I take the heart and cross slice it into “medallians” and trim out the valve casing. Take it through the process of cleaning it… you can always toss it, or give it to someone else in the end.
Here is how you butcher a deer and process the meat:
How to process a deer heart. The meat should be kept at as close to, or below, 40 degrees f as it can be, to prevent spoilage. Add the cut deer heart pieces to the skillet along with the chopped onion and garlic. How to trim and prepare deer heart.
This process also helps cool the carcass, slow bacterial growth, and remove blood and paunch (stomach) materials from the meat. Deer meat should be aged a minimum of three days and to over a week if possible. Cut away the vessels that enter the heart at its top, and trim off any fat.
‘if possible’ is meant to convey a warning. After killing and field dressing the deer, it is time to age the meat. Cover the bowl and place in the fridge for at least an hour.
I myself was a hunter who didn’t think they’d ever eat a deer heart. Gutting a deer as soon as you can after a kill is important to help cool the meat and prevent any meat from spoiling from bacteria growth or contamination from internal decomposition. After taking the shot comes processing, which determines how much meat from a deer you get.
There is more than one way to cook a heart, which means there is more than one way to. After a deer is killed, it goes into a rigor mortis state in which the muscles are contracted and stiff. Field dressing a deer is the process of removing all the internal organs.
So knowing how to hunt and process a deer are vital in a homesteading lifestyle. A young fellow gave me a nice heart and liver from his kill as he knew i loved liver and onions! Plus, you can process the deer into many different kinds of meat.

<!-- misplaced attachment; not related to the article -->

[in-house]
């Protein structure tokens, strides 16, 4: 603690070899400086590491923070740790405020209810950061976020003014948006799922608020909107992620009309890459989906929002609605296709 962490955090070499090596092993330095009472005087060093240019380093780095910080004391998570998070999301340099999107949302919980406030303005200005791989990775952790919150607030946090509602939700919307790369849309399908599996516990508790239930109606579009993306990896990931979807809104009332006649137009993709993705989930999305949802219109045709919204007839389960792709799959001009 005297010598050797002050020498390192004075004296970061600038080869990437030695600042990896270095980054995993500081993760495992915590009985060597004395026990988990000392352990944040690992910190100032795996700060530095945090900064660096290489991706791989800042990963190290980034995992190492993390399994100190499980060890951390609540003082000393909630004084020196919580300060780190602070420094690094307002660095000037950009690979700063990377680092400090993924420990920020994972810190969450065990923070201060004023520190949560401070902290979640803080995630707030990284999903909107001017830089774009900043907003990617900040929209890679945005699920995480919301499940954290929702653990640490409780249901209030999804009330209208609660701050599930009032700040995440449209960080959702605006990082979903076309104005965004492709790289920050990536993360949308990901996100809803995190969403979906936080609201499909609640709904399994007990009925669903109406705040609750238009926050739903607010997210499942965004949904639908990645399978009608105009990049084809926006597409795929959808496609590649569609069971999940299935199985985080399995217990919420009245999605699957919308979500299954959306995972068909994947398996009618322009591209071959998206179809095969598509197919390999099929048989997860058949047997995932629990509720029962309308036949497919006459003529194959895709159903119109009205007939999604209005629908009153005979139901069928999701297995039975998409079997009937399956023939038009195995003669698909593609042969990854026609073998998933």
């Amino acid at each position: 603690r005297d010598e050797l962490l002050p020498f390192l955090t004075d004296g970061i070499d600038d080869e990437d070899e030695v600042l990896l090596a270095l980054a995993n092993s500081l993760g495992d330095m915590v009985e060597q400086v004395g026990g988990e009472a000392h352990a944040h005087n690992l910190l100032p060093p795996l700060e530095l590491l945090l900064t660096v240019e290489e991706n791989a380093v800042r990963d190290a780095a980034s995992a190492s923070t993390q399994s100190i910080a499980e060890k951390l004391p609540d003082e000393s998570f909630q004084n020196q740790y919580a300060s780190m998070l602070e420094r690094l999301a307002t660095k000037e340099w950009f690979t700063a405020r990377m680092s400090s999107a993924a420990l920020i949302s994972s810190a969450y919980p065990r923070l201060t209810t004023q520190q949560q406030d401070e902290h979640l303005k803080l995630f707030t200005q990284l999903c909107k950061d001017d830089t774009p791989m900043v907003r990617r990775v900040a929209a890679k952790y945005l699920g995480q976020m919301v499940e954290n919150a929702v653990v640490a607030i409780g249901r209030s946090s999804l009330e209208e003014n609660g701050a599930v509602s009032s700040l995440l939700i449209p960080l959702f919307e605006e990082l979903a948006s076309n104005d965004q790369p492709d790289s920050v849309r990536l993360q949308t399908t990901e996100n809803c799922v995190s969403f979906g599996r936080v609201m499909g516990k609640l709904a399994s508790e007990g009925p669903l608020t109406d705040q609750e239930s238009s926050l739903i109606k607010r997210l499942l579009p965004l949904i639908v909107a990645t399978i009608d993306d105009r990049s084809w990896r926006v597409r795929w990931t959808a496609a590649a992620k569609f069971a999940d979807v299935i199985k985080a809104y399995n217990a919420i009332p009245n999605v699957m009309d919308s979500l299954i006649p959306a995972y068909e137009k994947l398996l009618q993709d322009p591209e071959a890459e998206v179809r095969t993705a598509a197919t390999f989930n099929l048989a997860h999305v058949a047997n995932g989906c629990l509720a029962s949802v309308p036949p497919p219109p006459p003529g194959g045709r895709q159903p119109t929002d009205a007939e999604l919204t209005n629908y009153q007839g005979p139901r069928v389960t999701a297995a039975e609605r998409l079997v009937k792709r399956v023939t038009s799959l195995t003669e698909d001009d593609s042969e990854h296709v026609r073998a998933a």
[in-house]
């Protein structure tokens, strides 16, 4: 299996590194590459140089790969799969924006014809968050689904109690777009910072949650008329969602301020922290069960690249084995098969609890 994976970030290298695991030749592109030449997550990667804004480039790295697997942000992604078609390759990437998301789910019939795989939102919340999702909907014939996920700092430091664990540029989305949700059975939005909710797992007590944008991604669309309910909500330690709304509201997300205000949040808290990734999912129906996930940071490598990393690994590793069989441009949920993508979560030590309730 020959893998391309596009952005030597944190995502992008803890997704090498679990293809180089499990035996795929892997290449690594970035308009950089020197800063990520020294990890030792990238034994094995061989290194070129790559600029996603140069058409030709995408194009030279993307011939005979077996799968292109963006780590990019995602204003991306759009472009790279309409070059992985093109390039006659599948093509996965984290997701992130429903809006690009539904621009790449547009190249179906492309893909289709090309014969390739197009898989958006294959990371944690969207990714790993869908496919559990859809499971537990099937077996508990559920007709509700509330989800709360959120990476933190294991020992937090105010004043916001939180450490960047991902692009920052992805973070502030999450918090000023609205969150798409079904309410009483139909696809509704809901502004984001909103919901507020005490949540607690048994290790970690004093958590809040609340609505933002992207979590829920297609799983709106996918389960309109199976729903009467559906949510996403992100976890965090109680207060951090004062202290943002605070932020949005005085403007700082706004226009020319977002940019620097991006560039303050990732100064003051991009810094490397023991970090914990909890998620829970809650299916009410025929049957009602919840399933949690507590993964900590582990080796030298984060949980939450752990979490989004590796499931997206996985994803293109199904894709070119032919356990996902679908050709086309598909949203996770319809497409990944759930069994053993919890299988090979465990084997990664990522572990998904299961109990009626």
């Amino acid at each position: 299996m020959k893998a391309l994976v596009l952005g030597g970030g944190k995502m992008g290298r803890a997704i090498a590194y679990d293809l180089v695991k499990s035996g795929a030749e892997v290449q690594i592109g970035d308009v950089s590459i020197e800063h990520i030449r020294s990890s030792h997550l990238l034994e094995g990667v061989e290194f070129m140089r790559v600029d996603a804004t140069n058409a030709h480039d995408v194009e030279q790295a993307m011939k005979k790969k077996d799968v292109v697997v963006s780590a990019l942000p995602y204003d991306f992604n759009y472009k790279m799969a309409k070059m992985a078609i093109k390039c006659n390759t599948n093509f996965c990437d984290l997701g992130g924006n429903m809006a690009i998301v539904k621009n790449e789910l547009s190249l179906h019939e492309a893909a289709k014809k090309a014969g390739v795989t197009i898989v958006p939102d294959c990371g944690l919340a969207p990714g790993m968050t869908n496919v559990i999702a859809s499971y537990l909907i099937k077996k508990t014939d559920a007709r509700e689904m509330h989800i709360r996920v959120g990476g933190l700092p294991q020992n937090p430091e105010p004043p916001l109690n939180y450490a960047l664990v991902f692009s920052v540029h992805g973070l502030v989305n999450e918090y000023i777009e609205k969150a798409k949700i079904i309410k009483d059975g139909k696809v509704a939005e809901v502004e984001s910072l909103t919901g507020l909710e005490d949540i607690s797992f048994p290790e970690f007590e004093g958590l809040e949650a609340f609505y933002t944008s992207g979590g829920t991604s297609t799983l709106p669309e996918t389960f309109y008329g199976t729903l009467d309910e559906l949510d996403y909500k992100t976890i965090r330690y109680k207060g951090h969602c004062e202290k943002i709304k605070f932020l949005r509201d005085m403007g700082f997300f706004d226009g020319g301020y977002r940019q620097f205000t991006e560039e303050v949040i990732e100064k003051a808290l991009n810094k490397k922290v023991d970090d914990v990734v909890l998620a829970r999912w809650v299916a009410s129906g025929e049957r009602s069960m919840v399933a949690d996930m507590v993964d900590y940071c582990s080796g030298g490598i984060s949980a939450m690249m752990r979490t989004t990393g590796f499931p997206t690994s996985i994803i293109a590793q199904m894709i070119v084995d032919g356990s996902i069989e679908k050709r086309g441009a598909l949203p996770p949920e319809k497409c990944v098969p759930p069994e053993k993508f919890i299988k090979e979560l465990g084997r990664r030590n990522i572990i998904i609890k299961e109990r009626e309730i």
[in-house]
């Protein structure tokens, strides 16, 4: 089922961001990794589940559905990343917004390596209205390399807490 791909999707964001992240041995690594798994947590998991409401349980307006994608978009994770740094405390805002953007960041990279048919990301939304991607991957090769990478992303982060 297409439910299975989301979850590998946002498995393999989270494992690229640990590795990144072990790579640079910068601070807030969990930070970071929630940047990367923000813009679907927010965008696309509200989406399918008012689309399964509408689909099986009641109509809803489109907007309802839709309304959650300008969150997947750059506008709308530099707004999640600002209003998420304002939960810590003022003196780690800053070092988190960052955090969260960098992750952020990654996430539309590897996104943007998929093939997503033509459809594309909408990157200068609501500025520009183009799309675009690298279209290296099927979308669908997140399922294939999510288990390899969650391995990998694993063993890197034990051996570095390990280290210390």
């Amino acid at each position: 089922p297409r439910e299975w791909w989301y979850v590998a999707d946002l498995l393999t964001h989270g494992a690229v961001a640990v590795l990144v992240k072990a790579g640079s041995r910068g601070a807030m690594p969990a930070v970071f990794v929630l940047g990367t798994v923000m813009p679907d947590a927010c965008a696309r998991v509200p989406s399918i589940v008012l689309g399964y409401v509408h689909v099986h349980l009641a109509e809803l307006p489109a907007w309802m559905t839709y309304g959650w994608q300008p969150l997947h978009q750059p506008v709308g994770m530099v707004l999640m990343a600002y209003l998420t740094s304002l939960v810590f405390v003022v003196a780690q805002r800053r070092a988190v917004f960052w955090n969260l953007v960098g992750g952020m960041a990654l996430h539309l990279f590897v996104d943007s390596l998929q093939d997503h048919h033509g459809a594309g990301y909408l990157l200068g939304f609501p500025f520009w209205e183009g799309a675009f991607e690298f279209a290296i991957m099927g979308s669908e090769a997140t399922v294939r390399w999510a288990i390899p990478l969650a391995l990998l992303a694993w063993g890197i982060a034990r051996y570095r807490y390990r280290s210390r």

Now that dh got a deer, it's time to make a hunting season tradition: Flip everything and grill, uncovered, for 5 more minutes. Cut the deer up into sections and age it in a portable cooler for several days.
Thankfully, it is a pretty easy and quick process once you get the hang of it. First, clean the heart well under running water. Field dressing means removing the animal’s internal organs, also known as the entrails, which is necessary to preserve its meat.
If you keep a nice sharp deer hunting knife, part of this work can be done in the field before you bring everything home for cooking. To do this, cut the deer meat into the hams, shoulders, and loins. It’s simple to save and prepare a deer heart.
The process of field dressing is all about removing the different innards of the deer. Make sure the water gets into all chambers of the heart and any blood clots get flushed out. I provide creative ideas and expert advice, find opportunities and resources, and create content and the plans designed to improve performance and efficiency.
Once you have had a successful hunt using the best crossbow or gun, it is paramount to take care of your hunt and process it properly and in a timely manner. Don't toss out one of the best trophies from your big game hunt—fry it up instead. Place ice in the bottom of a large plastic cooler, or in several coolers, and place a shallow rack on top of the ice.